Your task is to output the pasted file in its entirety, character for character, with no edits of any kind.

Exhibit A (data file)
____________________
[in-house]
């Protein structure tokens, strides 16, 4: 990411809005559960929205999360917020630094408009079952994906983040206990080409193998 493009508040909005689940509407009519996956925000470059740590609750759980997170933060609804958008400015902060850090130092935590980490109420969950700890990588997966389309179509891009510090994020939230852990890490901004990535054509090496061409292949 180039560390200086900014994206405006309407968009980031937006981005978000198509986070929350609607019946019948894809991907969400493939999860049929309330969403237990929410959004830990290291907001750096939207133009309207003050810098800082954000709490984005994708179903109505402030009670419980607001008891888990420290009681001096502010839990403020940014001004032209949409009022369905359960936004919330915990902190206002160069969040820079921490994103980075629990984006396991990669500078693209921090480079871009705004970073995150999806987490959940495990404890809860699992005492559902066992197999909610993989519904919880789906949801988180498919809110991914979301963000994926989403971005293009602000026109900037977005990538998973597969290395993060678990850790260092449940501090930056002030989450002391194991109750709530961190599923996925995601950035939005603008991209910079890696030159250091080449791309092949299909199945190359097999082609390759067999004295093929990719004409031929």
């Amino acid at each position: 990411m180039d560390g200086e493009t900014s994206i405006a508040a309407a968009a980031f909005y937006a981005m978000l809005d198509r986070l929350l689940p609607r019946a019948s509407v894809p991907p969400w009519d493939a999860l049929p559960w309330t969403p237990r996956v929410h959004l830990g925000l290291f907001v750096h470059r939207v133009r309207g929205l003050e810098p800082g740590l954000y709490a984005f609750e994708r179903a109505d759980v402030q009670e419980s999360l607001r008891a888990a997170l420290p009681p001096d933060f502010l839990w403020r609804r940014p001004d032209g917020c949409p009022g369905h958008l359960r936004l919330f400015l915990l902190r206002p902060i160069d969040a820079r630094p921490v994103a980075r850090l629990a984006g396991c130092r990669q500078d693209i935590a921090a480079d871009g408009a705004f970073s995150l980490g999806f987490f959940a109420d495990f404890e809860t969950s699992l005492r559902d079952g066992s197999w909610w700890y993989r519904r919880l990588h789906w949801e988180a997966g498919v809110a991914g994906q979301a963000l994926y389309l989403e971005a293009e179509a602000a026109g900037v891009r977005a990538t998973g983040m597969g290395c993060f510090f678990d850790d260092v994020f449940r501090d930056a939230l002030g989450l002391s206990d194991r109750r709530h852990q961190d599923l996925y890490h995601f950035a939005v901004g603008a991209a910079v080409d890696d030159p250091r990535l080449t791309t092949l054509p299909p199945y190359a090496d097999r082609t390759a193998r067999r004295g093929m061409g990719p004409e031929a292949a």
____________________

[in-house]
């Protein structure tokens, strides 16, 4: 990411809005559960929205999360917020630094408009079952994906983040206990080409193998 493009508040909005689940509407009519996956925000470059740590609750759980997170933060609804958008400015902060850090130092935590980490109420969950700890990588997966389309179509891009510090994020939230852990890490901004990535054509090496061409292949 180039560390200086900014994206405006309407968009980031937006981005978000198509986070929350609607019946019948894809991907969400493939999860049929309330969403237990929410959004830990290291907001750096939207133009309207003050810098800082954000709490984005994708179903109505402030009670419980607001008891888990420290009681001096502010839990403020940014001004032209949409009022369905359960936004919330915990902190206002160069969040820079921490994103980075629990984006396991990669500078693209921090480079871009705004970073995150999806987490959940495990404890809860699992005492559902066992197999909610993989519904919880789906949801988180498919809110991914979301963000994926989403971005293009602000026109900037977005990538998973597969290395993060678990850790260092449940501090930056002030989450002391194991109750709530961190599923996925995601950035939005603008991209910079890696030159250091080449791309092949299909199945190359097999082609390759067999004295093929990719004409031929």
């Amino acid at each position: 990411m180039d560390g200086e493009t900014s994206i405006a508040a309407a968009a980031f909005y937006a981005m978000l809005d198509r986070l929350l689940p609607r019946a019948s509407v894809p991907p969400w009519d493939a999860l049929p559960w309330t969403p237990r996956v929410h959004l830990g925000l290291f907001v750096h470059r939207v133009r309207g929205l003050e810098p800082g740590l954000y709490a984005f609750e994708r179903a109505d759980v402030q009670e419980s999360l607001r008891a888990a997170l420290p009681p001096d933060f502010l839990w403020r609804r940014p001004d032209g917020c949409p009022g369905h958008l359960r936004l919330f400015l915990l902190r206002p902060i160069d969040a820079r630094p921490v994103a980075r850090l629990a984006g396991c130092r990669q500078d693209i935590a921090a480079d871009g408009a705004f970073s995150l980490g999806f987490f959940a109420d495990f404890e809860t969950s699992l005492r559902d079952g066992s197999w909610w700890y993989r519904r919880l990588h789906w949801e988180a997966g498919v809110a991914g994906q979301a963000l994926y389309l989403e971005a293009e179509a602000a026109g900037v891009r977005a990538t998973g983040m597969g290395c993060f510090f678990d850790d260092v994020f449940r501090d930056a939230l002030g989450l002391s206990d194991r109750r709530h852990q961190d599923l996925y890490h995601f950035a939005v901004g603008a991209a910079v080409d890696d030159p250091r990535l080449t791309t092949l054509p299909p199945y190359a090496d097999r082609t390759a193998r067999r004295g093929m061409g990719p004409e031929a292949a």